When Mommy Still Hasn’t Come Up For Air

***This is a very real and raw glimpse into the mind of someone who has gone through PPD or postpartum anxiety. This post is not encouraging, uplifting or inspiring. I didn’t write it for anyone, I wrote it as a way to start to process what I’ve been through over the last year and get some of my thoughts out. I’m sharing because I want anyone who has felt these things to know they are not alone.***

This has been the best year of my life in so many ways. It’s also been the hardest year of my life.

I’ve been delighting in watching her grow and change and become more adorable as the months go by. I’ve also wanted nothing more than for this year to hurry the hell up and be over already.

I’ve been amazed, overjoyed, and satisfied. Yet I have been angry, anxious, desperate and not myself.

I haven’t felt like myself all year, and I don’t know if I ever will again. The girl I used to know before this year is nowhere to be found, and I’m not sure she’ll ever turn up. Perhaps she’s gone for good.

It’s true – I’m not who I used to be. Having a baby will do that to you. You become a completely different person, don’t recognize yourself, wonder if your old self just might still be hidden in there somewhere, but if she is – you’ll never find her, and you don’t have the energy or drive to even try.

On average, I get about 4 hours of sleep per night – and not consecutively. Those hours are broken up into 1 or maybe 2 at a time. In the beginning, I was able to press through while holding onto the hope of what everyone kept saying: “Babies start to sleep through the night after a few months – don’t worry.”

She never did. She still hasn’t ever slept through the night.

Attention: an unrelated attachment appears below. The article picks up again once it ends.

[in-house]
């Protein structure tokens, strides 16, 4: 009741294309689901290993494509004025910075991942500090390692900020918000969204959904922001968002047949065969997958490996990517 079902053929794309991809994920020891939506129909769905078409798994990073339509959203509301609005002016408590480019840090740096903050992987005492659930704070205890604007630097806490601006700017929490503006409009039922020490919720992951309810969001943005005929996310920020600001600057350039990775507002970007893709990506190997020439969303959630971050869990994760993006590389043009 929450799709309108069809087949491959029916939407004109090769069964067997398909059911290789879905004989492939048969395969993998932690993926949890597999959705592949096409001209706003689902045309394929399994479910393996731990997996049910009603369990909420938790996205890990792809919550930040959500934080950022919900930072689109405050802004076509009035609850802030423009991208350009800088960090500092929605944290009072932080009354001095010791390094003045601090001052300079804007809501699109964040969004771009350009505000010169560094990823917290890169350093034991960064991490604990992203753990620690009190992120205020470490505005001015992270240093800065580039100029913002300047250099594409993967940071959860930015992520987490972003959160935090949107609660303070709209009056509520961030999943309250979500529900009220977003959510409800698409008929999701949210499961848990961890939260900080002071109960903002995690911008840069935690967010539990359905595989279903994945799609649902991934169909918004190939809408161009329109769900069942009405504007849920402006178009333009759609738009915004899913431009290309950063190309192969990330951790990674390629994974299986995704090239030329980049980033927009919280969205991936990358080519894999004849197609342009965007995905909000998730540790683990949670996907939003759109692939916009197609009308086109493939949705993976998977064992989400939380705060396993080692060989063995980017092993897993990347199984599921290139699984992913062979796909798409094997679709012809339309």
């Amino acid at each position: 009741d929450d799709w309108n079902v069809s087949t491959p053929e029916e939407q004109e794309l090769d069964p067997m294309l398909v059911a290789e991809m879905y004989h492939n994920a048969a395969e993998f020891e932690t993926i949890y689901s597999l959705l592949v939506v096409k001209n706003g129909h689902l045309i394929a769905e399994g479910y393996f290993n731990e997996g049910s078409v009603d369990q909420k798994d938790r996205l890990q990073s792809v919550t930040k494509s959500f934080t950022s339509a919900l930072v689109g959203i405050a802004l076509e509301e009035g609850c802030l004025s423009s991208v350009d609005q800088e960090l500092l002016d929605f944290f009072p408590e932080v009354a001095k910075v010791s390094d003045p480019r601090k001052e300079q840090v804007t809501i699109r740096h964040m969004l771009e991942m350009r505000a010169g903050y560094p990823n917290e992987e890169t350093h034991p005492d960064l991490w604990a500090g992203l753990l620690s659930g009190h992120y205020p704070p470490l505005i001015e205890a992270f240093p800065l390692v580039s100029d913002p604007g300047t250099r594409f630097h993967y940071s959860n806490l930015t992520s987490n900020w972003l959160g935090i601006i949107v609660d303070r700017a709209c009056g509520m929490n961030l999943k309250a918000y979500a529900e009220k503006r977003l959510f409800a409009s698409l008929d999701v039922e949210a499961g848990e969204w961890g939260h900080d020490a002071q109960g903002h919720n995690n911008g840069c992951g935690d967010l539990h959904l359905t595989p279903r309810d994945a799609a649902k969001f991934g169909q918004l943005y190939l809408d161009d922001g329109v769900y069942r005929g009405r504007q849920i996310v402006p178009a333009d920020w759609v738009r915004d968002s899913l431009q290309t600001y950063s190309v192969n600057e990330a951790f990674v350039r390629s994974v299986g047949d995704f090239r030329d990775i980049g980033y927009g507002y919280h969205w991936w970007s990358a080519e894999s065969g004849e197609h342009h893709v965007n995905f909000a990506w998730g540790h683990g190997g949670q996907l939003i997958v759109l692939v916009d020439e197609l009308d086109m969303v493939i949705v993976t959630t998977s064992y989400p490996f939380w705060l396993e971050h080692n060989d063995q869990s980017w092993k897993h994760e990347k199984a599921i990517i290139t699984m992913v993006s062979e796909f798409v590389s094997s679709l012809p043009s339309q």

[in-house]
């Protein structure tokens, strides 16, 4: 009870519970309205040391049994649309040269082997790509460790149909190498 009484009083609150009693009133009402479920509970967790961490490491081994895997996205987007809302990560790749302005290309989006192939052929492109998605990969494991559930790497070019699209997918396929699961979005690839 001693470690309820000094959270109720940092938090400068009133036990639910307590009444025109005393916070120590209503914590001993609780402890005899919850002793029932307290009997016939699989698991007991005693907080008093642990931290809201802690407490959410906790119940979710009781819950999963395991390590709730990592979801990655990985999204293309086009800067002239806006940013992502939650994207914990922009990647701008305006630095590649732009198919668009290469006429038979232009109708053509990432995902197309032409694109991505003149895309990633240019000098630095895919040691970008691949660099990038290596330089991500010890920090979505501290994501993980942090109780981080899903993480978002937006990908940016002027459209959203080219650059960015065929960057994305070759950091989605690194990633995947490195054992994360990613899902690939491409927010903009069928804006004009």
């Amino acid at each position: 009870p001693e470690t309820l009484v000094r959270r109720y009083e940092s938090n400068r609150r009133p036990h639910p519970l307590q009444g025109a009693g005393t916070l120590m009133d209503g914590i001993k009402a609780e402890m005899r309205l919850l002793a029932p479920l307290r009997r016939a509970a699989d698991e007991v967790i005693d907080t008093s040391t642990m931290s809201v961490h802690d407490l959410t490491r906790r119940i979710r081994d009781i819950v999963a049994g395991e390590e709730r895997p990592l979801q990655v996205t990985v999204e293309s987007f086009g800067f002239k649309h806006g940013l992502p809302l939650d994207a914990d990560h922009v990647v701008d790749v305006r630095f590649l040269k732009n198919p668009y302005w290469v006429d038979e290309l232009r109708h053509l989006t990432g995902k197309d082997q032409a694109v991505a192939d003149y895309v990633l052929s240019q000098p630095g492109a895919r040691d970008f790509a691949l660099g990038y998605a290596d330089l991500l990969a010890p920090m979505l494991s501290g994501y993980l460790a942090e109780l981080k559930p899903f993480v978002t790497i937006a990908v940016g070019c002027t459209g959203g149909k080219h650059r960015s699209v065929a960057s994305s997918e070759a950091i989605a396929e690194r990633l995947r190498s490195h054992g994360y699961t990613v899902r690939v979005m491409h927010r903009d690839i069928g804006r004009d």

She eats plenty of solids. Is perfectly healthy and active. Yet she doesn’t sleep.

I dread the nights. I hate the nights. The nights are when all the desperation, anxiety, rage, and darkness come up out of me like they’re the most dominant trait I have. I scream into my pillow. I pound my mattress. I scare myself. I don’t like the person I am at night. That person is angry, terrifying, desperate for reprieve.

“Just one night, please!” I beg God to let me have one night. One break. I need relief. I am desperate for rest. I don’t know how much longer this season will last – after all, what about all of the parents who have told me their children didn’t sleep through the night until well over two or three years old?

I can’t take this. I scream every night, “I can’t do this anymore!”

My physical need for sleep, my mental need for rest and my emotional need for relief are too much, too loud, too strong, and I break. I shatter into a million pieces. Surely this isn’t supposed to be this hard. I must be a weak, wimpy, fragile woman.

What a pathetic excuse for a mom – someone who can’t even handle a few months of sleepless nights.

I find myself in shock when I hear of someone having their second child. I’m shocked that they’re going for a second round of this. When I see another pregnancy announcement, I shudder inside. “I can’t believe they’re doing this again.” I can’t imagine myself ever getting to the place where I’m ready for another baby. This year has taken its toll on me. It’s done me in. If this year and I have been in a wrestling match, I’ve been lying on the ground since month 2. Not even fighting anymore. Just completely defeated in every way.

I feel sorry for my husband, who is no longer married to the same girl he held hands with up at the altar 3 years ago. That girl was happy, funny, and could intelligently and coherently share her thoughts and opinions. She was vibrant and loved life. She was full of energy, goals, dreams. She was well put together, had great hair, always did her makeup just right, and – dare I say – still had her sexy. Her clothes fit, and she was healthy.

My husband is now married to a woman who is unpredictable, emotional, occasionally happy but mostly stoic and apathetic. She has lost her sense of humor, is constantly anxious and worried, and can barely speak in a cohesive manner. She lives in constant survival mode. She’s like a ticking time bomb – you never know what is going to set her off and make her explode. She’s exhausted, frumpy, never does her hair, and always has bags under her eyes. She only wears lounge clothes and even those are just a bit too tight. She has aged about 10 years in the last 10 months, and her “sexy” is long gone. No one knows where that sucker has run off to – and no one knows if it will ever come back.